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Charles Stahlberg and others from Waterbury, Connecticut originally formed as "United Clock Company" on 5 December 1885 in Peru, Illinois, intending to manufacture clocks based on a technological innovation by Stahlberg. This innovation was patented by Stahlberg on 22 September 1885 (US patent #326,602) and involved the use of molded lead alloy movement plates with inset brass bushings as well as lead alloy gear assemblies. Shortly after being granted the 1885 patent, United Clock Company went bankrupt, and there are no known surviving examples of the patented clock.
In 1887, the company reorganized under the new name "Western Clock Company." The company again went bankrupt, and was reorganized by F. W. Matthiessen in 1888 as the "Western Clock Manufacturing Company." In 1908, the company was granted a patent for the "Big Ben" alarm clock movement. This movement has a "bell-back" design, which means that the bell mechanism is integral to the clock's case. The company first brought the Big Ben to market in 1909. The company's name was shortened to "Western Clock Company" in 1912. In 1920, the Big Ben becomes the first alarm clock advertised nationally, with ads placed in the Saturday Evening Post.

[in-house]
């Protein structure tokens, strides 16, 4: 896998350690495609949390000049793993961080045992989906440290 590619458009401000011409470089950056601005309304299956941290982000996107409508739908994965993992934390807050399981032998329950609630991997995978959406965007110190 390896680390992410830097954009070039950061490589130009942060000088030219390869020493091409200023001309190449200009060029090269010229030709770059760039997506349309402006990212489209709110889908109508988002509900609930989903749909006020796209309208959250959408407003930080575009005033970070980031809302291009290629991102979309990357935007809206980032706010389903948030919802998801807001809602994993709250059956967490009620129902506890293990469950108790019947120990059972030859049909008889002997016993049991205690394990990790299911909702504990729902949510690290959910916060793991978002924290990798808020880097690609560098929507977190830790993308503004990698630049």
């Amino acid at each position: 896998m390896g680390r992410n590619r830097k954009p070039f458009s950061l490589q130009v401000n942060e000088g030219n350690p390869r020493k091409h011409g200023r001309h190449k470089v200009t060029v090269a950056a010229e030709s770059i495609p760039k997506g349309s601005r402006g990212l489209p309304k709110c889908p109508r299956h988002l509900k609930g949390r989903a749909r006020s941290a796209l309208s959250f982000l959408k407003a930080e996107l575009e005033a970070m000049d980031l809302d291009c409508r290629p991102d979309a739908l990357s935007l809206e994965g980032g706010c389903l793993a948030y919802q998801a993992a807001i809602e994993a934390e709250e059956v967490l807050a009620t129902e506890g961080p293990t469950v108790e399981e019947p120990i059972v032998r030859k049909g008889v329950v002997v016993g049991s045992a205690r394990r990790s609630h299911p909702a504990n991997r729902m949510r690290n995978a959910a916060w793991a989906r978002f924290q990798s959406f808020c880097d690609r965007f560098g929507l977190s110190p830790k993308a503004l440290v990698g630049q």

The modern trademark of the company, "Westclox," first appeared on the backs of Big Ben alarm clocks from 1910 to 1917. The name appeared on Big Ben dials as early as 1911. The trademark was officially registered by the company on 18 January 1916. In 1919, Western Clock Co., Ltd., was incorporated. Twelve years later, in 1931, the company merged with Seth Thomas Clock Company, with both companies becoming divisions of General Time Corporation. The Westclox unit became known as "Westclox Division of General Time Corporation" in 1936.The Westclox company was a major manufacturer of dollar watches. They started production of an inexpensive, back-winding pocket watch in 1899, which was intended to be affordable to any working person and continued producing cheap pocket watches into the 1990s. In 1959, Westclox introduced their "drowse" alarm, which integrated what is now more commonly known as a "snooze" function. Talley Industries acquired General Time in 1968. 1972 saw Westclox's introduction of the quartz movement. In 1988 General Time was purchased by its management from Talley Industries. Another bankruptcy shortly followed, with the "Westclox" and "Big Ben" trademarks being acquired by Salton, Inc. in 2001.